For safety, keep chilli plants out of reach by planting them in the centre of a raised garden bed or in an elevated pot, or by keeping them well fenced.
Chillies are in the Solanaceae family, along with tomatoes and potatoes.
They grow best through the warmer months of the year (spring to autumn) but, unlike tomatoes, many chillies continue to grow through winter to resume flowering and fruiting the following spring.
They are frost sensitive, especially when small. To keep a chilli growing into a second year in an area that experiences cold winters, grow it in a pot and move it into a frost-free spot as winter looms.
A sunny, sheltered patio, a glasshouse or against a warm wall are ideal positions to overwinter a chilli plant.
Plants grow to around 40–60cm high. They can be grown in a garden bed or in a container; select a pot or trough that’s at least 25–30cm wide for good growth.
Chillies are sold as seed, seedlings or small plants. Sow seeds from August to December in cool to mild climates, July to March in subtropics and year-round in the tropics.
Seedlings and small potted plants are best planted into the garden or containers from spring to summer in cool to temperate zones but can be grown year-round in the subtropics and tropics.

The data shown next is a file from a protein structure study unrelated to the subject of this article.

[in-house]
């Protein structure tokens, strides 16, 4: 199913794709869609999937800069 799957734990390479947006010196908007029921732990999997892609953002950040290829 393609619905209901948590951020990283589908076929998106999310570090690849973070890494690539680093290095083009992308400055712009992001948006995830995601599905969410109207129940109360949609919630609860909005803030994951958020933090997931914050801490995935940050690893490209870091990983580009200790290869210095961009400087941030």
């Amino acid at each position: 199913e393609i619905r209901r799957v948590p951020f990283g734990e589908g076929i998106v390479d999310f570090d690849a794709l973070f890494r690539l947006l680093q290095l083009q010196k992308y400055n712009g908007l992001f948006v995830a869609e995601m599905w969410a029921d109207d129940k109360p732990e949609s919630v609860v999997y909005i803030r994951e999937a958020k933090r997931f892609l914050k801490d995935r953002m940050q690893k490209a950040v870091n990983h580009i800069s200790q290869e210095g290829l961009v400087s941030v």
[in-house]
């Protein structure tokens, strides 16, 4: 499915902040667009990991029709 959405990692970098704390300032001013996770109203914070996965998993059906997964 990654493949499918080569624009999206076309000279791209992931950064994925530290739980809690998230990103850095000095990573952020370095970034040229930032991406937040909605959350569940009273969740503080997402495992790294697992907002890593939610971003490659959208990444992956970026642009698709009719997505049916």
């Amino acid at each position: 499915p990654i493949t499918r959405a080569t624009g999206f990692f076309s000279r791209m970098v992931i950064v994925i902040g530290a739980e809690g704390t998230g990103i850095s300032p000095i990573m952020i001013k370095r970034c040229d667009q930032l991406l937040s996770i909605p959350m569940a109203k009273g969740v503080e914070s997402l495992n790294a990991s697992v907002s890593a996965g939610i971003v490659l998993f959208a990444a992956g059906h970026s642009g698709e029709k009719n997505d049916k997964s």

Dig a little lime into very acidic soils before planting to reduce problems with calcium deficiency such as blossom end rot, which can occur as fruit matures.
As chillies have a strong branch structure, they don’t need staking, although a stake gives extra support in an exposed, windy situation – or if the branches are brittle and heavily laden with fruit.
When the weather warms, chillies begin to flower then form fruit. Keep plants well watered as they grow — water daily when it’s hot and dry — and protect small plants from slugs and snails.
Aphids and whitefly may attack chillies. Control these pests with sticky yellow traps or an organic insecticide registered for edible plants such as eco-neem, Natrasoap or a pyrethrum product, but don’t spray when bees are about.
Larger chilli fruit may also be attacked by fruit fly. Use a fruit-fly lure and bait to reduce damage, especially as fruit ripens.
Feed plants once they’ve begun to bloom. Apply a complete fertilizer every six weeks or liquid-feed potted plants fortnightly. Lightly prune plants to encourage new growth after harvesting.
Use secateurs or scissors to harvest ripe fruit to avoid breaking the branches and always wash your hands well after harvesting chillies to avoid burning sensitive skin.
The color of a ripe chilli will vary depending on its variety but may be red, orange, purple or mottled.
Harvest chillies as they are needed. Preserve bountiful crops by drying, freezing or plaiting the fruit into an attractive kitchen decoration.
Chillies aren’t only hot to eat. Just handling the fruit can lead to burning. Capsaicin, which gives the chilli its hot kick, is found in the skin, the membrane inside the fruit, the juice and the seeds, so always wash your hands carefully after harvesting or preparing chillies.
Avoid touching your eyes or mouth until after you’ve washed your hands.